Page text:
Conrad Conrad Creel, who was working as a software developer as well as a student of mathematics, proposed working with me on a symbolic computation project relating to knot theory. This time I suggested we write software to compute Yang-Baxter cocycles of finite biquandles and the knot and link invariants they define, using the symbolic matrix representation of finite biquandles from my paper with John Vo. The cool thing about this is that the software works in an algebra-agnostic way -- you don't actually have to know formulas for the biquandle operations, just the biquandle matrix. Our paper has appeared in J. Symbolic Computation.

For my second paper with Natasha, we decided to look at the counting invariants associated to quandles with trivial orbits. We found that we could use the counting invariants associated to a specific family of quandles to recover the linking number of a two-component link. This is of interest since, as a complete invariant of knots and unsplit links in S3 up to reflection, the knot quandle should determine nearly all of the other invariants. In particular, understanding how various knot and link invariants arise from the knot quandle has the potential to tell us a lot about how these invariants are related to each other. Our paper has appeared in the Journal of Knot Theory and its Ramifications.

Adam For the final summer that I spent at UCR, I had one more student who asked for a project, Esteban Adam Navas. Like Conrad, Adam had not taken any classes from me, though he did sit in one one of my calculus lectures after being invited by a friend who was in my class. For this project we decided to study a type of finite quandle defined in terms of a symplectic form on a finite vector space, which we called "symplectic quandles" (though we've since learned that these are also called "quandles of transvections"). We were able to prove some results about these quandles and use their extra structure to enhance the quandle counting invariant. Our paper has appeared in the Osaka Journal of Mathematics.

After reaching the three year limit as a VAP at UCR, I returned to Whittier College for a year. There I met two more students who wanted to do undergraduate research.

Jacquie Jacquelyn Rische was a student from my abstract algebra II class who had some previous research experience -- she had done an REU project on number theory and error-correcting codes the previous summer, for which she won a prize at the Joint Meetings in 2007. While discussing my recent work with Adam, we decided to try to generalize the symplectic quandle definition to finite biquandles. After an initial computer search to find the appropriate form for the operations, we were able to prove a number of results about these bilinear biquandles as we call them (since the form in general is bilinear and not always symplectic) and we were able to define biquandle versions of the symplectic quandle invariants from my paper with Adam. Our paper has appeared in Colloquium Mathematicum.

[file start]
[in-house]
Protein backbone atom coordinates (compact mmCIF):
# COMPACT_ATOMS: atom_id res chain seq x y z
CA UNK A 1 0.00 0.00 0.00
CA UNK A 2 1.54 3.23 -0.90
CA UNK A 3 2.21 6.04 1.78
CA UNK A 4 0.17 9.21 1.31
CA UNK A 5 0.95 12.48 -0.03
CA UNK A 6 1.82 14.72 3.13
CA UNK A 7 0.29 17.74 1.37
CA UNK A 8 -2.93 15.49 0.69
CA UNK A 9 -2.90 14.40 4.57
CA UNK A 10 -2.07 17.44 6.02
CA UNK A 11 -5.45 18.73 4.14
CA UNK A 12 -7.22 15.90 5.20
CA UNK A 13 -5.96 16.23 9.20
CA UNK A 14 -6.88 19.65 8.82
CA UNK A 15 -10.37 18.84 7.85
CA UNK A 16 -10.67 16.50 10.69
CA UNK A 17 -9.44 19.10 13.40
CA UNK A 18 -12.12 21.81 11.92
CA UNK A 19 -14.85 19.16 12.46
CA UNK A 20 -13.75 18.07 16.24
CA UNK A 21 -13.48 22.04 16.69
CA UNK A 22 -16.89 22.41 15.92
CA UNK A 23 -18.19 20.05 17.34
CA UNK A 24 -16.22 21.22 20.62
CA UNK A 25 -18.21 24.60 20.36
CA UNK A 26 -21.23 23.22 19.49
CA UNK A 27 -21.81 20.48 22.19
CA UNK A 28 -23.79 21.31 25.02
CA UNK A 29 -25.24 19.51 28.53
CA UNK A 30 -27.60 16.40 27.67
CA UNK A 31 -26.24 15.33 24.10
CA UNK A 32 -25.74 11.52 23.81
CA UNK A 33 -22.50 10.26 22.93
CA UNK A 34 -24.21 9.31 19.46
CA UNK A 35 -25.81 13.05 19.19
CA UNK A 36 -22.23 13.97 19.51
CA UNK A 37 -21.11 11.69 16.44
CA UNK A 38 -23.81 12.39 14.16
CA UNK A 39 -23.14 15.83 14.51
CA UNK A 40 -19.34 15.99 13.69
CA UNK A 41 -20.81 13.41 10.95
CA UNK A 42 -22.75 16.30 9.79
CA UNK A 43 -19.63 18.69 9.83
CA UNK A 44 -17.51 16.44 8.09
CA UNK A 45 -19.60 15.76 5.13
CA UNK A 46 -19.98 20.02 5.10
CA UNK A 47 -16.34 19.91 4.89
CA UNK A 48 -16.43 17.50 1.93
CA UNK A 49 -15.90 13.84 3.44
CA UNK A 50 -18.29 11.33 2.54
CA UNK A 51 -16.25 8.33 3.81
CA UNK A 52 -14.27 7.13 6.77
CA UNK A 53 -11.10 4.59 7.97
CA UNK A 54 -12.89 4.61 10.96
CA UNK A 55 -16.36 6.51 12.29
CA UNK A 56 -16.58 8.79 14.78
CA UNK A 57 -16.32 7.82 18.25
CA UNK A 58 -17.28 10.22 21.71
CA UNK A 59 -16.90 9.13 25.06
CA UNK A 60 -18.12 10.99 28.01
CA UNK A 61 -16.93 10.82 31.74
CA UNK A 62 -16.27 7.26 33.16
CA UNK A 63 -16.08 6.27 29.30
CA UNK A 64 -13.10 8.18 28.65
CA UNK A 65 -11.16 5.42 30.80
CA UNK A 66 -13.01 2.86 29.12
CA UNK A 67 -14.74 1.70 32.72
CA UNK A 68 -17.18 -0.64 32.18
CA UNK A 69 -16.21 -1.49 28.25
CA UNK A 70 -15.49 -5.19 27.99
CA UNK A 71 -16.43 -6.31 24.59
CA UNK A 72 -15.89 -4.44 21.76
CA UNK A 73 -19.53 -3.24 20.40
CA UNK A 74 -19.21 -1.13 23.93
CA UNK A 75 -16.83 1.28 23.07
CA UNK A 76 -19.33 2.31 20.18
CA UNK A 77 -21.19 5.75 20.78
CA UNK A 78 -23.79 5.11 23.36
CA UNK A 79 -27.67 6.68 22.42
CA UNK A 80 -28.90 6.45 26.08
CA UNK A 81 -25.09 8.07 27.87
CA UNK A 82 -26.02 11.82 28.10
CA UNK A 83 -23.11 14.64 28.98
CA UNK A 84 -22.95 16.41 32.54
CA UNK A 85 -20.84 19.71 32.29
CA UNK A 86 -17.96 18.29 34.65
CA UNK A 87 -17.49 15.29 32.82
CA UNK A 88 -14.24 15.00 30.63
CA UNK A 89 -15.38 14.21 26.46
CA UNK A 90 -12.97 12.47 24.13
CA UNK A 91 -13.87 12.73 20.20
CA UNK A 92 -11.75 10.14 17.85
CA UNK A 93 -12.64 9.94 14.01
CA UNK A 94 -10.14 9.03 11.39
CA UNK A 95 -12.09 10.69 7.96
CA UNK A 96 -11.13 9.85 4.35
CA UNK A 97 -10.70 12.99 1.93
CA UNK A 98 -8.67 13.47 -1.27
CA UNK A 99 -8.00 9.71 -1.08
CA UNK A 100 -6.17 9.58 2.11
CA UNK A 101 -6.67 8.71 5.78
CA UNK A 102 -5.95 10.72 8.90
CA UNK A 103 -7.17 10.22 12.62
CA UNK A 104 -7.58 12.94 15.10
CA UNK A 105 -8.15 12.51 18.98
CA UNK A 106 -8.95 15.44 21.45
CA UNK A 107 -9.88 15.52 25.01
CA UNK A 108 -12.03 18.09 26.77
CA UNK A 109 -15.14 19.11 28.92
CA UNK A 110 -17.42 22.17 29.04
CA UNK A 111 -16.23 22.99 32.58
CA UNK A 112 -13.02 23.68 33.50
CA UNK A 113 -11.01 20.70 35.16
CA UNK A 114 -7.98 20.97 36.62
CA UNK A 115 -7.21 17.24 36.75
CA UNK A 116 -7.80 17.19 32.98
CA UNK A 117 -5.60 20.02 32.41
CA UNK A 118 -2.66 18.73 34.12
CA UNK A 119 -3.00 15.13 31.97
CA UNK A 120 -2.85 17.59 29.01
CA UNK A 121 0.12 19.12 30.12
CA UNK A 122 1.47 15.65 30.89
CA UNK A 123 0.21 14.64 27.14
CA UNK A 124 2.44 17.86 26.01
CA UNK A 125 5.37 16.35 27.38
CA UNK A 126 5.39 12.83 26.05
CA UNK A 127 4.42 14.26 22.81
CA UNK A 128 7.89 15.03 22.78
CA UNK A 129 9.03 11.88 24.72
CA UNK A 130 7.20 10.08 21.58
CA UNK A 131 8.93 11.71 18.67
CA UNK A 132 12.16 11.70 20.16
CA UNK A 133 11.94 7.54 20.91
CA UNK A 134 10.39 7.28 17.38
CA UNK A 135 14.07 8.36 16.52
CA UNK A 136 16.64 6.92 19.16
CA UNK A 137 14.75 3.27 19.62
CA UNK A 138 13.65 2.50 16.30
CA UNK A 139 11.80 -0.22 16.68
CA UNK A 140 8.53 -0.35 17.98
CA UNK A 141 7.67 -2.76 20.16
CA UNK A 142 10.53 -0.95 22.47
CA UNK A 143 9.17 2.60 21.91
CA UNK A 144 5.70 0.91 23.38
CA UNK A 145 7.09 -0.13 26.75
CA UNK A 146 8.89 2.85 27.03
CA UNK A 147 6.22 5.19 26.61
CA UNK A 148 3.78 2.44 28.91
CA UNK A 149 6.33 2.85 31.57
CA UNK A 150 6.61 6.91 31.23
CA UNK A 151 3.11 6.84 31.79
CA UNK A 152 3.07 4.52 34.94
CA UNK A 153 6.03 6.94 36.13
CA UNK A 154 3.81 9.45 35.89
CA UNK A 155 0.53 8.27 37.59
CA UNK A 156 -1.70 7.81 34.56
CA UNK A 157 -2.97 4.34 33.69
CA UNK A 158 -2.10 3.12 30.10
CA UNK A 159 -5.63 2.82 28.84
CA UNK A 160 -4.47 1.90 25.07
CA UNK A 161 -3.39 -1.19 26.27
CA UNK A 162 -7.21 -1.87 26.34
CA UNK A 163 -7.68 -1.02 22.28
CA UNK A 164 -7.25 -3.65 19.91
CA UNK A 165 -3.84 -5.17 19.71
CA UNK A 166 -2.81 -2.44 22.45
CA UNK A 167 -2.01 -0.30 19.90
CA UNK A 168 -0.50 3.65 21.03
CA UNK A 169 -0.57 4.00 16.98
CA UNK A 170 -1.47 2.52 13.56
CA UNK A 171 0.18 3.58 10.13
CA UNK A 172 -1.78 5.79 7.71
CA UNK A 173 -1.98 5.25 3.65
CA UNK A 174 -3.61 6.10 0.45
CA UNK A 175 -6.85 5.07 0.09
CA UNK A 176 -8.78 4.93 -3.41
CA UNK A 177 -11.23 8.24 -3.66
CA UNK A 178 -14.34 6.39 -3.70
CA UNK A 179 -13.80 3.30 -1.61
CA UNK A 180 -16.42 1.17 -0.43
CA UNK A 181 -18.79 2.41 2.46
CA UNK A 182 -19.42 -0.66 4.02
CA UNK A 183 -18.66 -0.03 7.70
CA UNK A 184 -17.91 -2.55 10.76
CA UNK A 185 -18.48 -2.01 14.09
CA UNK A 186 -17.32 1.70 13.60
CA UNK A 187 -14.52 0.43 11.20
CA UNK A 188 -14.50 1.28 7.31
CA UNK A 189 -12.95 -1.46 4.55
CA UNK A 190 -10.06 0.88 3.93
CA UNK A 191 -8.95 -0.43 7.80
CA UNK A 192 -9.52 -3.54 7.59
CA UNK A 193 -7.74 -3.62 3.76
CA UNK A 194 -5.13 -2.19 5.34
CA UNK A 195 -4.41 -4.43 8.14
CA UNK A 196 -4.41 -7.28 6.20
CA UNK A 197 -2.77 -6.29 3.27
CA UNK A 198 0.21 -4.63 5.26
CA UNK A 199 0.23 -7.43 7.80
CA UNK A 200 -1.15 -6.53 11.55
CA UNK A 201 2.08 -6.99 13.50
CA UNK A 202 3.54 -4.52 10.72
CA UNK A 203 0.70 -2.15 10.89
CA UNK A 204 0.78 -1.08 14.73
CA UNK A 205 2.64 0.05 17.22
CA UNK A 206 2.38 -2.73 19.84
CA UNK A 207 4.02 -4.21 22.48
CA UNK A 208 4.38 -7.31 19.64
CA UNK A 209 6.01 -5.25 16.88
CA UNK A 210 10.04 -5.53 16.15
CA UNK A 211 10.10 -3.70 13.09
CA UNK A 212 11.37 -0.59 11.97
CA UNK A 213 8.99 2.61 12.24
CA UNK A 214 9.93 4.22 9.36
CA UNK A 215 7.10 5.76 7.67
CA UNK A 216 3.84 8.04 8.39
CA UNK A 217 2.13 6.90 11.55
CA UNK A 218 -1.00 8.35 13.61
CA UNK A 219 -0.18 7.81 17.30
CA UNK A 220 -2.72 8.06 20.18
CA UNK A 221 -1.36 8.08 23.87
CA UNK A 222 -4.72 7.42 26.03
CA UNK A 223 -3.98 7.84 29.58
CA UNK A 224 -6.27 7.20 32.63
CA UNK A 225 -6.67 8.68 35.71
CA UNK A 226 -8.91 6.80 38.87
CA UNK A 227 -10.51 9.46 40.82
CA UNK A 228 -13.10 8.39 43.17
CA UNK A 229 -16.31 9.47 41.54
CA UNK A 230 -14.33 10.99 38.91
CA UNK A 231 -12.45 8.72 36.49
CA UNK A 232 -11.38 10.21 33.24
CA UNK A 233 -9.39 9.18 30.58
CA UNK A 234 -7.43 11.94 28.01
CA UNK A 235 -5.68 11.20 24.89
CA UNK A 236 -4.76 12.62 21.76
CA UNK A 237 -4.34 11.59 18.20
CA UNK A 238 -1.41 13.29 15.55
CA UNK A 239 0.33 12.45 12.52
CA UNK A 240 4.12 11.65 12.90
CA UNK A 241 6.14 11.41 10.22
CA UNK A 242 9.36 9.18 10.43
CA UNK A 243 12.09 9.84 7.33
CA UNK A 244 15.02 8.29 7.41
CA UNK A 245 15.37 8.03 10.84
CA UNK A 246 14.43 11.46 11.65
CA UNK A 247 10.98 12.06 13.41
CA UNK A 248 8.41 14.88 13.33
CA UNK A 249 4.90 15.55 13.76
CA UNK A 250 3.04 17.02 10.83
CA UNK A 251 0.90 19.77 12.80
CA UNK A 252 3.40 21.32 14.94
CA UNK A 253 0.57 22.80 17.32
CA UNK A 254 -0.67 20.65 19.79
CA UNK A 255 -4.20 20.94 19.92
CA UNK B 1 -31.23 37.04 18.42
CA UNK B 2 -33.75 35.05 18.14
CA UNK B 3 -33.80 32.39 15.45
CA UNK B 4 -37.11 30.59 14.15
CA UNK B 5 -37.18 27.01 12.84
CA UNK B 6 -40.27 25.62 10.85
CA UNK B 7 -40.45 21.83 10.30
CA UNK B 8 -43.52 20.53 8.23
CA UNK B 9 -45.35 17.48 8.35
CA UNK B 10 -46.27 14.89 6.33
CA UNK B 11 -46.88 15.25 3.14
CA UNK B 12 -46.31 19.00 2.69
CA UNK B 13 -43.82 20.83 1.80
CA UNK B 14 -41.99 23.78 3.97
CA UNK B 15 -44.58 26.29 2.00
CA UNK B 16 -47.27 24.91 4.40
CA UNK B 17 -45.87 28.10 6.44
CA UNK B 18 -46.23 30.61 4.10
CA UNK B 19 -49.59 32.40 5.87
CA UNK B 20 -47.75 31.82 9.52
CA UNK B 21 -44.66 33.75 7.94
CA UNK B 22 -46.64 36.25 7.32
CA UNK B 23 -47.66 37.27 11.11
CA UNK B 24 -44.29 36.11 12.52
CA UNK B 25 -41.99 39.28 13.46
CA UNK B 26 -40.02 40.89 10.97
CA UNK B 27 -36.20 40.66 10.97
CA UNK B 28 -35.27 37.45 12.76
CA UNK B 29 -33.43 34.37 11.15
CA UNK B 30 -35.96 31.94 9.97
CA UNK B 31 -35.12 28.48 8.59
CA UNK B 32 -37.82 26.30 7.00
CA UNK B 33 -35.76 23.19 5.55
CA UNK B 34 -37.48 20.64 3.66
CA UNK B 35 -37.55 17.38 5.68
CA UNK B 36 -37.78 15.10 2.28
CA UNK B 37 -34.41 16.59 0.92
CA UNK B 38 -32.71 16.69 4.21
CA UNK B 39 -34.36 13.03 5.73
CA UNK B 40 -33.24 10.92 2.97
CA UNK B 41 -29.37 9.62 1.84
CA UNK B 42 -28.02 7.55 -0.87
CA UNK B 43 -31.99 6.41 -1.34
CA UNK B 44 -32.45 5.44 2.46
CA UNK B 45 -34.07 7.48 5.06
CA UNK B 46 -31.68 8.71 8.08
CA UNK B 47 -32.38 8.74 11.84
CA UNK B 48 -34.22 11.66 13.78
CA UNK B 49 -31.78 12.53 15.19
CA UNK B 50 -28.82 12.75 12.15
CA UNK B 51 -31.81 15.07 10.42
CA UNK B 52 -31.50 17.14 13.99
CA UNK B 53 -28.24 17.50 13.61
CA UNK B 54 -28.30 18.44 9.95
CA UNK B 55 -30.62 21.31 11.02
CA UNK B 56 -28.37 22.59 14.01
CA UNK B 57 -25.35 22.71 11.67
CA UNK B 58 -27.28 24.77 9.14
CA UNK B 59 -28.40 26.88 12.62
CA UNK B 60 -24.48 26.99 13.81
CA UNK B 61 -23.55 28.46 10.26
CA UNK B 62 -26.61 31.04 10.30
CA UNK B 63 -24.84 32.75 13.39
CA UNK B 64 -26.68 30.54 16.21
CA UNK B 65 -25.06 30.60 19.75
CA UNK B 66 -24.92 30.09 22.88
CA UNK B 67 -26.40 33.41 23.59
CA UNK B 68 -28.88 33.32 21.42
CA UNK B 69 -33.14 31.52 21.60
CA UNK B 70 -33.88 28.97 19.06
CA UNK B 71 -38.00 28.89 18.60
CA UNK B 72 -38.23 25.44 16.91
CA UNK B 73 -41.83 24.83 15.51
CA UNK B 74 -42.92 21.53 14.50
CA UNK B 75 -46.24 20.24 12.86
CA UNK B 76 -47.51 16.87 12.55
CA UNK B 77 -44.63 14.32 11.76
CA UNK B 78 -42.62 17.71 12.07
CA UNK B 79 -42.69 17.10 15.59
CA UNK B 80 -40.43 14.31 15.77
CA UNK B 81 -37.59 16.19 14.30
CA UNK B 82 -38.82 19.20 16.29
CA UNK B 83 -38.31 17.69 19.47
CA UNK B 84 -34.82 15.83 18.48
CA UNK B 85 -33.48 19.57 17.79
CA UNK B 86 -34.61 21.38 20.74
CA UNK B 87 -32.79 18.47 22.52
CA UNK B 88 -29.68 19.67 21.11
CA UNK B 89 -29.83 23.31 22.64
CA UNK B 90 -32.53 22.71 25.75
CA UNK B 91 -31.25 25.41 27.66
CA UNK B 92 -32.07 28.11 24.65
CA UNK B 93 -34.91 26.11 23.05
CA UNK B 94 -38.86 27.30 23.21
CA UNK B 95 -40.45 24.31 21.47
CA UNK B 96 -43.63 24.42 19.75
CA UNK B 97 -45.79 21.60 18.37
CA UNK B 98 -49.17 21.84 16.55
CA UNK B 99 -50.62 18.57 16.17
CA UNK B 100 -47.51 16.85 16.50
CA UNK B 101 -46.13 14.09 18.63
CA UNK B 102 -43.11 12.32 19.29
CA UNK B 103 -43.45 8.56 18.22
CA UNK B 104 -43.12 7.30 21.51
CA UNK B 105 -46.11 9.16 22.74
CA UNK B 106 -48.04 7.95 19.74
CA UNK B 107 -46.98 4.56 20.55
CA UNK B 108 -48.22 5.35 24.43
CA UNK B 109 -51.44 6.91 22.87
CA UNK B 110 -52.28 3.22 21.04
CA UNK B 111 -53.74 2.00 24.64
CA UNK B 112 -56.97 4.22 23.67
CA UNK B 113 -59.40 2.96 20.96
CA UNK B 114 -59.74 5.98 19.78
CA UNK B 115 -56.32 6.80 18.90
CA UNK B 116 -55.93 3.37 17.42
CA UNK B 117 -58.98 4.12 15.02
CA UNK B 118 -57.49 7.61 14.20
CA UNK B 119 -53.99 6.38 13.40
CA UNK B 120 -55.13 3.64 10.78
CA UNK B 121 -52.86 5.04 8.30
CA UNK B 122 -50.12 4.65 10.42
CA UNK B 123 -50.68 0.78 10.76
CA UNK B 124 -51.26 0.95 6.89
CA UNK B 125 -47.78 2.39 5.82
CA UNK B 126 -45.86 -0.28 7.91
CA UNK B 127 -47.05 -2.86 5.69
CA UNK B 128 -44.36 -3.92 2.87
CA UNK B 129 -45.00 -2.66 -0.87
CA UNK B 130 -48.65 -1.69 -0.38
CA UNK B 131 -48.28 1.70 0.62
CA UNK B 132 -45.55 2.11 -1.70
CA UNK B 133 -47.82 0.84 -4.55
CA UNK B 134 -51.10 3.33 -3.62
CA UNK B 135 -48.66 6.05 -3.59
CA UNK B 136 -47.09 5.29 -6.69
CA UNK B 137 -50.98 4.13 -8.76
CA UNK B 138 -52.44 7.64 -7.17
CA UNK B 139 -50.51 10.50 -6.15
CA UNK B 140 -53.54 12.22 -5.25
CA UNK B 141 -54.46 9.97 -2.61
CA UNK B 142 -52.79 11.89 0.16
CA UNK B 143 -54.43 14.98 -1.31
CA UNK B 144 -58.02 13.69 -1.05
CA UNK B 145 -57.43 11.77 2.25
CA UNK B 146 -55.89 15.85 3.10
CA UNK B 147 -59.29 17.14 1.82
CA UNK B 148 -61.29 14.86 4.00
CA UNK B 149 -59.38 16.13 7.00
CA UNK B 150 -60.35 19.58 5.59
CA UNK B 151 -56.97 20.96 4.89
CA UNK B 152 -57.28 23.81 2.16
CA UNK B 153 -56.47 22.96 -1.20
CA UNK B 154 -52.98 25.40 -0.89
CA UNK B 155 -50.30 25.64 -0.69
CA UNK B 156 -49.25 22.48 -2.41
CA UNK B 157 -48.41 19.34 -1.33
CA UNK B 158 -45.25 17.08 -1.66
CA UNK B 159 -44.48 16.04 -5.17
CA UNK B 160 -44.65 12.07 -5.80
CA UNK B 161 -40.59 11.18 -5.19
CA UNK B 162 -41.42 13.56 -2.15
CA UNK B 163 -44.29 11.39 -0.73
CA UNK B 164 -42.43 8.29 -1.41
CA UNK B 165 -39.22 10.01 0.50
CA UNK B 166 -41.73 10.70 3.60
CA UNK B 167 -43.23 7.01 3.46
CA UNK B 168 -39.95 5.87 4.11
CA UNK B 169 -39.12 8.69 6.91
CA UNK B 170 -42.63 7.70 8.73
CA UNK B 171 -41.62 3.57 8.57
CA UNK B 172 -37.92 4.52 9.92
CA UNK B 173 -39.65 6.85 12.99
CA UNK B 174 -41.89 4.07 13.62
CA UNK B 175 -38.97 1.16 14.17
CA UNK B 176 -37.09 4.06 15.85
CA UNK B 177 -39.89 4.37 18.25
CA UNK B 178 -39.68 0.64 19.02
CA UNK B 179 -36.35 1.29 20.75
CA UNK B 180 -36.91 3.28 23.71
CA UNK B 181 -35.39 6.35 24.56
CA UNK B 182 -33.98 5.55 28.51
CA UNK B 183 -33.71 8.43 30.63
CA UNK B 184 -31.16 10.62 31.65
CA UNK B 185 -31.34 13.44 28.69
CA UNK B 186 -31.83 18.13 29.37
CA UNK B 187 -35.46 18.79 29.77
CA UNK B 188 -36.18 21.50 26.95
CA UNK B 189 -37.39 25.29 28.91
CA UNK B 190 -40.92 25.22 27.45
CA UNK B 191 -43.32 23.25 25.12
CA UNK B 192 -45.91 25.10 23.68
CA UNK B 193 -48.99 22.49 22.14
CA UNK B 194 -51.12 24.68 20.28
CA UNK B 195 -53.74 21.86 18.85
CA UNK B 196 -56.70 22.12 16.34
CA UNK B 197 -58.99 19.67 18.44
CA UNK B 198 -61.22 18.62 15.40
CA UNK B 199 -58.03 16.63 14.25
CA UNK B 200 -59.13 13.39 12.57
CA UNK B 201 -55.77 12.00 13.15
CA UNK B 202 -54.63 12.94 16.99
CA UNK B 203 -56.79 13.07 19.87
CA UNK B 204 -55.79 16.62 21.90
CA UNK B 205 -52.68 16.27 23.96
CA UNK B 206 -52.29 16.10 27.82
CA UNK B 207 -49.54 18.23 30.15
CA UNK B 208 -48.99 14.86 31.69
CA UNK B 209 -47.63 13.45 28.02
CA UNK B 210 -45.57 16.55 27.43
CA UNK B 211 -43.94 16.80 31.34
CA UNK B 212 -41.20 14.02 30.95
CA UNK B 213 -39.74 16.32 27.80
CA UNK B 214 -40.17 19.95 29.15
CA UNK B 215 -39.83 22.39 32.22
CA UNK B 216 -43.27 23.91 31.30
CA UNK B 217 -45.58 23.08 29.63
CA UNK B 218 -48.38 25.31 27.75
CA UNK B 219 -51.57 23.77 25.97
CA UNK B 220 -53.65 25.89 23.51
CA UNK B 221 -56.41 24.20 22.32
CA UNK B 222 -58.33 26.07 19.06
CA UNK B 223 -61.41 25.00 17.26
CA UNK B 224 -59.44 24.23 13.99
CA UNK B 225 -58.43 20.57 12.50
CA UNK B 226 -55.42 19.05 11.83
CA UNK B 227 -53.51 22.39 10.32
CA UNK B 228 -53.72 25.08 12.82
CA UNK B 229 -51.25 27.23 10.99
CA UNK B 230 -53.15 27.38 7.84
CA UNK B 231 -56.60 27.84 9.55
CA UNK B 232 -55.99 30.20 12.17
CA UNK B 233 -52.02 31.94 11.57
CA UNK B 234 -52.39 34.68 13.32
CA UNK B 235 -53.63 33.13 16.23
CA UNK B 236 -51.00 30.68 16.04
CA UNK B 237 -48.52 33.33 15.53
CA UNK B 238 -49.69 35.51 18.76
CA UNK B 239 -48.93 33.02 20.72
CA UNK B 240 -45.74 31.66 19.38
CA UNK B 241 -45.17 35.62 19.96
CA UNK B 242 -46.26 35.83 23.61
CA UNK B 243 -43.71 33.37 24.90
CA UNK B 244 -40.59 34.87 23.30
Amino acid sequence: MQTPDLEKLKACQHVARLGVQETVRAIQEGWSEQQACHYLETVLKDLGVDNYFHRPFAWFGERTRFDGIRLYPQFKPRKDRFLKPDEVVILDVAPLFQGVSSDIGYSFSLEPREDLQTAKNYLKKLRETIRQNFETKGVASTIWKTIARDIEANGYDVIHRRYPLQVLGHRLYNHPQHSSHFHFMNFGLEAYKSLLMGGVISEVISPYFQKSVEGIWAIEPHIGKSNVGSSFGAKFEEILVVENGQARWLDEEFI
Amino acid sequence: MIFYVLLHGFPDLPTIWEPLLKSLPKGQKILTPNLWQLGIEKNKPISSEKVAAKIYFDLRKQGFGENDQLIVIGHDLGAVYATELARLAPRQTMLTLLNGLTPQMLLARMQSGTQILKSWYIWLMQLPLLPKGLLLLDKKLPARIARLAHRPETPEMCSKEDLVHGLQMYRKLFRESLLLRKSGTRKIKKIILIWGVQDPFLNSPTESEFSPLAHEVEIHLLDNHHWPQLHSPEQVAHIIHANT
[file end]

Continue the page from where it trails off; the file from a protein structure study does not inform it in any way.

Jose Jose Ceniceros was a student from my combinatorics class at Whittier with excellent taste in music. We originally set out to extend my classification theorem for finite Alexander quandles to finite Alexander virtual quandles, but when this turned out to be easy, we decided to try my backup plan of extending Yang-Baxter cocycle invariants to virtual biquandles. We successfully defined an infinite family of invariants of virtual knots and links using pairs of compatible cocycles from the Yang-Baxter cohomology and a new "S-cohomology" theory. These invariants reduce to the ordinary Yang-Baxter cocycle invariants for classical knots but provide extra information about virtual knots and links. Our paper has appeared in Transactions of the American Mathematical Society.

Ryan Following my second year at Whittier College, I spent one year as a visiting assistant professor at Pomona College. As a regular member of the Claremont Topology seminar since spring 2003, I was no stranger to Pomona College. After inviting students from my classes to come to my seminar talk, I started working with Ryan Wieghard, a freshman in my linear algebra class, on a project on finite Coxeter racks and their enhancements of the rack counting invariants. Our paper has appeared in J. Knot Theory Ramifications.